Northern Ireland's first and deputy prime minister have called an emergency meeting following a third night of sectarian violence in Belfast.
Three more officers were injured on the evening of 4 September as fireworks and other missiles were hurled at police, after a crowd of around 200 people gathered on Denmark Street in the north of the Northern Irish capital.
More than 60 officers have now been injured in the last 72 hours of rioting, which was sparked by a Loyalist band playing near a Catholic church.
First Minister Peter Robinson and Deputy Minister Martin McGuinness have arranged a meeting at Stormont Castle, which will be attended by north Belfast MP Nigel Dodds and members of Northern Ireland's Legislative Assembly [MLAs].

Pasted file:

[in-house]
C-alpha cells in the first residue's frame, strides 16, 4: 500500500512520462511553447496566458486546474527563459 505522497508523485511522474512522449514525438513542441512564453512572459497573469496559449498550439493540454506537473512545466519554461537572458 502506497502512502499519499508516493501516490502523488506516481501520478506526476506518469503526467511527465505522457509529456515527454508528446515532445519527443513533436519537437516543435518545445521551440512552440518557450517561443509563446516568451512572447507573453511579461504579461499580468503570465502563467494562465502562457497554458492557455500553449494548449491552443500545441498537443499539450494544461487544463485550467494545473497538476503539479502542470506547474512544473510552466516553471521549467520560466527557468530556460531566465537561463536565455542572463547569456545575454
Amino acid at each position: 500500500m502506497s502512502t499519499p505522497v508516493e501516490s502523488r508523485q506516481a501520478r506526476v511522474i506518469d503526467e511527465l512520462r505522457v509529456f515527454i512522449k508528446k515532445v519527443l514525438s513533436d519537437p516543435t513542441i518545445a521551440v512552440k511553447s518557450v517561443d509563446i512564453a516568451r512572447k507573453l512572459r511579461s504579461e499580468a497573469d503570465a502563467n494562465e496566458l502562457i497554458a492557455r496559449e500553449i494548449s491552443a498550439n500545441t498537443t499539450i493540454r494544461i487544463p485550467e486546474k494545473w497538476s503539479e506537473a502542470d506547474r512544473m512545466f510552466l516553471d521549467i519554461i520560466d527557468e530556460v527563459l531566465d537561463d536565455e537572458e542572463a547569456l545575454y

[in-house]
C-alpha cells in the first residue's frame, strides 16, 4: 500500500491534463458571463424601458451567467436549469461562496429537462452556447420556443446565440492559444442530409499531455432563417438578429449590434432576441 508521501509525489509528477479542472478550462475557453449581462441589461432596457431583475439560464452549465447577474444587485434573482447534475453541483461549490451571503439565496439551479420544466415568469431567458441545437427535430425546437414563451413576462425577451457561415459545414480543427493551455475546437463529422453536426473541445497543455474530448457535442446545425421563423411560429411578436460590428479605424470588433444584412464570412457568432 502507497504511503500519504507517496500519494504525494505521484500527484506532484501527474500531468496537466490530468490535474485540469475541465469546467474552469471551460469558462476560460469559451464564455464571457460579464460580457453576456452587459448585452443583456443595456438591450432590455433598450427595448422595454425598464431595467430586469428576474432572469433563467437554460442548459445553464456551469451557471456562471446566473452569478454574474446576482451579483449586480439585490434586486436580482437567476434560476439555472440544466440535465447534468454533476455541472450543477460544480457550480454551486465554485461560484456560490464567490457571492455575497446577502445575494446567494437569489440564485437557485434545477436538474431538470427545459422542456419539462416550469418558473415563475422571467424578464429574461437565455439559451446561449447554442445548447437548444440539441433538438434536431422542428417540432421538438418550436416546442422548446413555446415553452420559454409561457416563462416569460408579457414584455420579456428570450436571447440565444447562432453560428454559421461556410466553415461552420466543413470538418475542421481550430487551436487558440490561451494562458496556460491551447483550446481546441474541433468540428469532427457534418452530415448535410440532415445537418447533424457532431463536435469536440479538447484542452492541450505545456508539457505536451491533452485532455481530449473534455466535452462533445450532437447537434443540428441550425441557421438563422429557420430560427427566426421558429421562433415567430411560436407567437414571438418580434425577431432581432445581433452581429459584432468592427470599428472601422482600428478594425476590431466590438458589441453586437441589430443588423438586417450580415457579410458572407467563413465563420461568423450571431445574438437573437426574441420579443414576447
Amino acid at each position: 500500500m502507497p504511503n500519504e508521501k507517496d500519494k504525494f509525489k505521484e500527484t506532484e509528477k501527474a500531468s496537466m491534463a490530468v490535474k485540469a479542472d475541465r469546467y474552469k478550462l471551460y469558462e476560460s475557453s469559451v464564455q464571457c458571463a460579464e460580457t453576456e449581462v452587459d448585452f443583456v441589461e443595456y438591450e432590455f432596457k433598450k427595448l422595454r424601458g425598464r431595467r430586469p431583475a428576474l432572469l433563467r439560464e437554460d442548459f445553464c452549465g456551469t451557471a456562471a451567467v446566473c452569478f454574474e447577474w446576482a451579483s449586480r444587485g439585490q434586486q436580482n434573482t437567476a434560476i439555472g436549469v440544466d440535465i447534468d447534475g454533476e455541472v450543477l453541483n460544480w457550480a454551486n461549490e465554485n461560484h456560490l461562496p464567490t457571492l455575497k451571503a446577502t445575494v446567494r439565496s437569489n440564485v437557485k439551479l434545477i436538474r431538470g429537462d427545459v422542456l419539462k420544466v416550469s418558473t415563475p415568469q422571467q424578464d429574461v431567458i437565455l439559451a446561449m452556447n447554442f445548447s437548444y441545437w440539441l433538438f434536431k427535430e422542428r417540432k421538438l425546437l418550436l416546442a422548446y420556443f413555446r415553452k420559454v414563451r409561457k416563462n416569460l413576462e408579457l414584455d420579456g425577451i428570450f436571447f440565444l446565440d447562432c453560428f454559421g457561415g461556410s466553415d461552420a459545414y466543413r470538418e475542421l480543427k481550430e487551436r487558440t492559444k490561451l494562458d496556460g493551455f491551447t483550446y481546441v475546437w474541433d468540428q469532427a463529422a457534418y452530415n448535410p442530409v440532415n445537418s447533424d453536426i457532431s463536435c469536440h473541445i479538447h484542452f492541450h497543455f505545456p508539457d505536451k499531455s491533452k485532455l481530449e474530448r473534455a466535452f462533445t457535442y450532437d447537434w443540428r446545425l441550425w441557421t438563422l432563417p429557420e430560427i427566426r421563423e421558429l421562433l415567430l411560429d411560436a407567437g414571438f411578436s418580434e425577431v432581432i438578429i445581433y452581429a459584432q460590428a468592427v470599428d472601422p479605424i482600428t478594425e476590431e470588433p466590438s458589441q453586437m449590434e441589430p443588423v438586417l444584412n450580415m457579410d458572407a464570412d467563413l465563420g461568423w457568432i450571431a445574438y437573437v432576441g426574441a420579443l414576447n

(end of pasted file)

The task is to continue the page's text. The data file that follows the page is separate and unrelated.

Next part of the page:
Meanwhile a senior police officer has called for "all those with influence" to help bring an end to the violence and warns there will be deaths if it is not brought under control.
Assistant chief constable Will Kerr of the Police Service of Northern Ireland said: "Northern Ireland cannot afford an 11th hour solution. I urge all those with influence to urgently use it to bring a resolution to the violence and work towards a longer-term solution for the issues affecting this area.
"There is a very real possibility that somebody will be killed over the next few days and weeks. It's that serious. We need this fixed now, in the next few days."
Kerr's has urged politicians and community leaders to sort out the issues before the planned Loyalist parade on 29 September, which marks the 100th anniversary of the signing of the Ulster Covenant.
Three men aged 18,19, and 20 have been charged with riotous assembly following the violence at Carlisle Circus on 3 September.
The 19-year-old is also charged with resisting police, indecent behaviour, possession of a blade in a public place and three counts of assault on police. The 18-year-old is facing three counts of assault on police.
All three are due at to appear Belfast Magistrates Court on Wednesday.